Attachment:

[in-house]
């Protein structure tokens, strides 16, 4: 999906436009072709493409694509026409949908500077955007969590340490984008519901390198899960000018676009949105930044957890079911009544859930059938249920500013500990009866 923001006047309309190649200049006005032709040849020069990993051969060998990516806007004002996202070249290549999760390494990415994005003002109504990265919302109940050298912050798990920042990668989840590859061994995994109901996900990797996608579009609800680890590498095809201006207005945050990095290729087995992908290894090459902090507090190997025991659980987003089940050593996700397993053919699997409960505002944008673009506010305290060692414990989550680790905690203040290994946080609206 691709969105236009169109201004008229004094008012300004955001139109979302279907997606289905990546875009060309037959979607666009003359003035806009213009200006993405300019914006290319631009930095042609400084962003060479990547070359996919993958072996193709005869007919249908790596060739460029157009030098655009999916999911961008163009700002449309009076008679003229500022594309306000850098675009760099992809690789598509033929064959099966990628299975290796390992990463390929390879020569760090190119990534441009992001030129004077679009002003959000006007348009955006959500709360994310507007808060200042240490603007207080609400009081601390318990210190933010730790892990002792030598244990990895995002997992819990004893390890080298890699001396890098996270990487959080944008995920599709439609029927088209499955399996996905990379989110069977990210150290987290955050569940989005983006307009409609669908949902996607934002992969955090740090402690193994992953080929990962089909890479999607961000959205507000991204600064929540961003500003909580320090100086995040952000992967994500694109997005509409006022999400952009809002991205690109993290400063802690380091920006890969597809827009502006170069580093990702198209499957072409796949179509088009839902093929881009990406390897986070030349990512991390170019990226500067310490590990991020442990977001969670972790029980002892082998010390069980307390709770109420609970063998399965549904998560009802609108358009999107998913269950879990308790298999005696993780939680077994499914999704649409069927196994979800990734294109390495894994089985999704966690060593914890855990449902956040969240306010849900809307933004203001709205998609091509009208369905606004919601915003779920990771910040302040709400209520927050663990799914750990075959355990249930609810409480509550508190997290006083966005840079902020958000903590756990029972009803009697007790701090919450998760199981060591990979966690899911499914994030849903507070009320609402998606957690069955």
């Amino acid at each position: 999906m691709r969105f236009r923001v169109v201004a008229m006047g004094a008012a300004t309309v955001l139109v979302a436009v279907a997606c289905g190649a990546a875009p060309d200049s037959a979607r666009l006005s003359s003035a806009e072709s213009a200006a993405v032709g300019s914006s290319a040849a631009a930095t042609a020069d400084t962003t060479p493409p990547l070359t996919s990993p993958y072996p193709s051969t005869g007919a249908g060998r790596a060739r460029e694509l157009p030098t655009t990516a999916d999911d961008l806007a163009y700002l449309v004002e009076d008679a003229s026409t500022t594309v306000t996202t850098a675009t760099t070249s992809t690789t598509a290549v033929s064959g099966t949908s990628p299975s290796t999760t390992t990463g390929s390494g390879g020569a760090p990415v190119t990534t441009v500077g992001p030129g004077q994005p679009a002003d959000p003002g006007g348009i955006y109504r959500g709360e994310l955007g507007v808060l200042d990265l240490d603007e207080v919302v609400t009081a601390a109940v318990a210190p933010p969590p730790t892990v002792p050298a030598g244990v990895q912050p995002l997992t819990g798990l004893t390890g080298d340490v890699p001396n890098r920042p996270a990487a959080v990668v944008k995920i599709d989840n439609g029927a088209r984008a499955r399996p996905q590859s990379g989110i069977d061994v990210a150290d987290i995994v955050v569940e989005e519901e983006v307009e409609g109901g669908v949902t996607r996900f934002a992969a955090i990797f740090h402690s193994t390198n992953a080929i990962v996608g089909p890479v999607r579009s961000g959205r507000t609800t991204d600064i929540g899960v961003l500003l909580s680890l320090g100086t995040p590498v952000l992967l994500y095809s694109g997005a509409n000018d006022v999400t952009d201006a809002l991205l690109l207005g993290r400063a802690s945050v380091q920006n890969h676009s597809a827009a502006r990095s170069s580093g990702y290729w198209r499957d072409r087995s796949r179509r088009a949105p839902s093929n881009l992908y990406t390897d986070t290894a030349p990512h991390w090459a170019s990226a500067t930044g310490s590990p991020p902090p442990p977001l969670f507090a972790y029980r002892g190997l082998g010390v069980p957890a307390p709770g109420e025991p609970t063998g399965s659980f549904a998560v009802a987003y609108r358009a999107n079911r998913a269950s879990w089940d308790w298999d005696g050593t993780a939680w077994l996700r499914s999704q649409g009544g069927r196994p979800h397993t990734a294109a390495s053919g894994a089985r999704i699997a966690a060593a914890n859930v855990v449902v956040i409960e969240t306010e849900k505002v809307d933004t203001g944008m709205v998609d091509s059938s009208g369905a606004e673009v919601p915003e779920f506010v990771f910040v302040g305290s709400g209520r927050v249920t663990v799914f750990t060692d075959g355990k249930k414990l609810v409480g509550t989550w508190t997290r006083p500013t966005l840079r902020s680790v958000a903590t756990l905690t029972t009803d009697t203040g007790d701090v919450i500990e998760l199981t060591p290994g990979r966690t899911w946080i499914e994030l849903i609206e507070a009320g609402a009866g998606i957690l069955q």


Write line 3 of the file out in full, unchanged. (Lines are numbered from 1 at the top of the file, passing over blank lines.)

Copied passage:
């Amino acid at each position: 999906m691709r969105f236009r923001v169109v201004a008229m006047g004094a008012a300004t309309v955001l139109v979302a436009v279907a997606c289905g190649a990546a875009p060309d200049s037959a979607r666009l006005s003359s003035a806009e072709s213009a200006a993405v032709g300019s914006s290319a040849a631009a930095t042609a020069d400084t962003t060479p493409p990547l070359t996919s990993p993958y072996p193709s051969t005869g007919a249908g060998r790596a060739r460029e694509l157009p030098t655009t990516a999916d999911d961008l806007a163009y700002l449309v004002e009076d008679a003229s026409t500022t594309v306000t996202t850098a675009t760099t070249s992809t690789t598509a290549v033929s064959g099966t949908s990628p299975s290796t999760t390992t990463g390929s390494g390879g020569a760090p990415v190119t990534t441009v500077g992001p030129g004077q994005p679009a002003d959000p003002g006007g348009i955006y109504r959500g709360e994310l955007g507007v808060l200042d990265l240490d603007e207080v919302v609400t009081a601390a109940v318990a210190p933010p969590p730790t892990v002792p050298a030598g244990v990895q912050p995002l997992t819990g798990l004893t390890g080298d340490v890699p001396n890098r920042p996270a990487a959080v990668v944008k995920i599709d989840n439609g029927a088209r984008a499955r399996p996905q590859s990379g989110i069977d061994v990210a150290d987290i995994v955050v569940e989005e519901e983006v307009e409609g109901g669908v949902t996607r996900f934002a992969a955090i990797f740090h402690s193994t390198n992953a080929i990962v996608g089909p890479v999607r579009s961000g959205r507000t609800t991204d600064i929540g899960v961003l500003l909580s680890l320090g100086t995040p590498v952000l992967l994500y095809s694109g997005a509409n000018d006022v999400t952009d201006a809002l991205l690109l207005g993290r400063a802690s945050v380091q920006n890969h676009s597809a827009a502006r990095s170069s580093g990702y290729w198209r499957d072409r087995s796949r179509r088009a949105p839902s093929n881009l992908y990406t390897d986070t290894a030349p990512h991390w090459a170019s990226a500067t930044g310490s590990p991020p902090p442990p977001l969670f507090a972790y029980r002892g190997l082998g010390v069980p957890a307390p709770g109420e025991p609970t063998g399965s659980f549904a998560v009802a987003y609108r358009a999107n079911r998913a269950s879990w089940d308790w298999d005696g050593t993780a939680w077994l996700r499914s999704q649409g009544g069927r196994p979800h397993t990734a294109a390495s053919g894994a089985r999704i699997a966690a060593a914890n859930v855990v449902v956040i409960e969240t306010e849900k505002v809307d933004t203001g944008m709205v998609d091509s059938s009208g369905a606004e673009v919601p915003e779920f506010v990771f910040v302040g305290s709400g209520r927050v249920t663990v799914f750990t060692d075959g355990k249930k414990l609810v409480g509550t989550w508190t997290r006083p500013t966005l840079r902020s680790v958000a903590t756990l905690t029972t009803d009697t203040g007790d701090v919450i500990e998760l199981t060591p290994g990979r966690t899911w946080i499914e994030l849903i609206e507070a009320g609402a009866g998606i957690l069955q």